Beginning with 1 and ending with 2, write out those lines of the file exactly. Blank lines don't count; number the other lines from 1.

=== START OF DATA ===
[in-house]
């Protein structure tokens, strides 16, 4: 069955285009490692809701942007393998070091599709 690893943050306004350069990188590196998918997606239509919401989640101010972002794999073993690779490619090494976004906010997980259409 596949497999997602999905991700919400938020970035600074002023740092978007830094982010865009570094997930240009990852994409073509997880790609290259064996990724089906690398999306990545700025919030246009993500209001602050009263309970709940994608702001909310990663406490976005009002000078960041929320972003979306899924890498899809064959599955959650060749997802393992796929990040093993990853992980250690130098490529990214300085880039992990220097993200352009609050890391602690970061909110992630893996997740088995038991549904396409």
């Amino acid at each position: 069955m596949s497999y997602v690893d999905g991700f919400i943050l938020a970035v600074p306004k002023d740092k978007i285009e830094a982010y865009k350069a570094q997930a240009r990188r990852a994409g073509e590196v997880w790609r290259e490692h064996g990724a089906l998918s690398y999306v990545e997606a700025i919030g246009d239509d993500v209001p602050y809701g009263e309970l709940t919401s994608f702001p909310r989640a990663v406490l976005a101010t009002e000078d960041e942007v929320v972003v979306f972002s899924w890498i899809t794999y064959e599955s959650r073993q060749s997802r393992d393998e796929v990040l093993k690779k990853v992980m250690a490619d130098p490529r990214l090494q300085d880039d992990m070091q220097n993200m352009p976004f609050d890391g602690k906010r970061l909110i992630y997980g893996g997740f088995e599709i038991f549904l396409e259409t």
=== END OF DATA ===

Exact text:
[in-house]
């Protein structure tokens, strides 16, 4: 069955285009490692809701942007393998070091599709 690893943050306004350069990188590196998918997606239509919401989640101010972002794999073993690779490619090494976004906010997980259409 596949497999997602999905991700919400938020970035600074002023740092978007830094982010865009570094997930240009990852994409073509997880790609290259064996990724089906690398999306990545700025919030246009993500209001602050009263309970709940994608702001909310990663406490976005009002000078960041929320972003979306899924890498899809064959599955959650060749997802393992796929990040093993990853992980250690130098490529990214300085880039992990220097993200352009609050890391602690970061909110992630893996997740088995038991549904396409």